MRSA

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Staphylococcus aureus is bacteria that can cause an extensive selection of illnesses from minor skin infections to life threatening diseases in numerous parts of the body, for example meningitis and septicaemia. Naturally many members of the society carry the bacteria in their throats and therefore it can also cause a mild infection in a healthy patient. MRSA is a strain of the S.aureus bacterium that has evolved over the years and therefore has now become resistant to a number of regularly used antibiotics, including methicillin, penicillin and amoxicillin, therefore making it more difficult to treat than other strains of the S.aureus bacterium. The growth of the resistant strains of MRSA has now lead to health authorities and hospitals trying …show more content…
According to the website Science Alert(2016), researchers have recently discovered that the compound which has been recently discovered is capable of killing around 98 percent of the drug opposing superbug, MRSA. Compounds which are found in the artic sponge are now looking like they are an option which would help to fight against the infection. Researchers claim that, “…the discovery of this new compound, which has been named 'darwinolide', is so exciting. Researchers found …Dendrilla membranosa, and initial lab tests have shown that it's able to kill 98.4 percent of MRSA cells.” At the moment there is still not enough research done into this ‘artic sponge’ to use it as a treatment against the ‘super-bug’ but researchers have recently patented the compound in order to try and understand how precisely the sponge works in attacking against the ‘super-bug’. If the researchers are then able to prove that they can use this artic sponge to fight against the MRSA …show more content…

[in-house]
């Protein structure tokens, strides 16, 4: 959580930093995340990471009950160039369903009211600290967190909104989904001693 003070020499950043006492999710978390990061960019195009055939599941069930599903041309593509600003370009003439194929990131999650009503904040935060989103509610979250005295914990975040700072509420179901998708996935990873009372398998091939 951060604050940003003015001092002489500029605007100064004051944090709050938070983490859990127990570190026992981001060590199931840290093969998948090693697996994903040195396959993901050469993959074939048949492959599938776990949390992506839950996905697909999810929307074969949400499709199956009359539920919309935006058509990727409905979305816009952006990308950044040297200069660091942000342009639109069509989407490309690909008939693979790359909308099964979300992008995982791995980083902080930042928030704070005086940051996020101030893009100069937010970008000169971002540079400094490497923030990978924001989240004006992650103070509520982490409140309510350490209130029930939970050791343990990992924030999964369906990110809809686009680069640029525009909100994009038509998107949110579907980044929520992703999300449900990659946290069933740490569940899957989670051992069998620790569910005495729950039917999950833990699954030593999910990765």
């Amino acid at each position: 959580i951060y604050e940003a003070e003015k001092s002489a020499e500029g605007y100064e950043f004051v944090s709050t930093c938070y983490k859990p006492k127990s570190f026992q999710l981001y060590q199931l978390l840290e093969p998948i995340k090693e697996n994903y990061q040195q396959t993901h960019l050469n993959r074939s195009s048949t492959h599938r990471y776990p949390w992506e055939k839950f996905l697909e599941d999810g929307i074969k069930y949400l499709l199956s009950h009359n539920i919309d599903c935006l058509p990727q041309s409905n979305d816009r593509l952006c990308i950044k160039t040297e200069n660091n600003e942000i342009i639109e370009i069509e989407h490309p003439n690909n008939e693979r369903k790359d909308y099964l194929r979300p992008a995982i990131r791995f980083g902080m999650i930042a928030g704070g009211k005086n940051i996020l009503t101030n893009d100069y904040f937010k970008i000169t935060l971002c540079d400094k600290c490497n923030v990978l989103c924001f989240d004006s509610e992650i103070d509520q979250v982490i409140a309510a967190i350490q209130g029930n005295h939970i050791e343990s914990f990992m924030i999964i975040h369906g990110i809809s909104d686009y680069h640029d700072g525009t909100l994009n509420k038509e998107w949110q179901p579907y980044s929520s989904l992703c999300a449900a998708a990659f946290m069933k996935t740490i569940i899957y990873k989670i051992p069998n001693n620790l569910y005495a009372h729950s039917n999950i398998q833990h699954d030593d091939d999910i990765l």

It is thought that “humble yoghurt could be a more effective defence against super bugs such as MRSA than all the antiseptics and antibiotics in the world”, according to University College London(2005). Although it is thought that the probiotics in yoghurts would be able to fight against dangerous bacteria. It is now wanted by many scientists to set up a trial in hospitals where they would use humble yoghurt instead of any antibiotics, this would be a way of determining whether or not the probiotics in the yoghurt was an alternative measure to contest against the MRSA bacteria. The scientists from UCL suggests that “using probiotics or having surgeons dip their hands into a probiotic solution (after a thorough cleaning) might be a better approach. This way, the harmless bacteria would be able to colonise the skin, leaving no room for the baddies to

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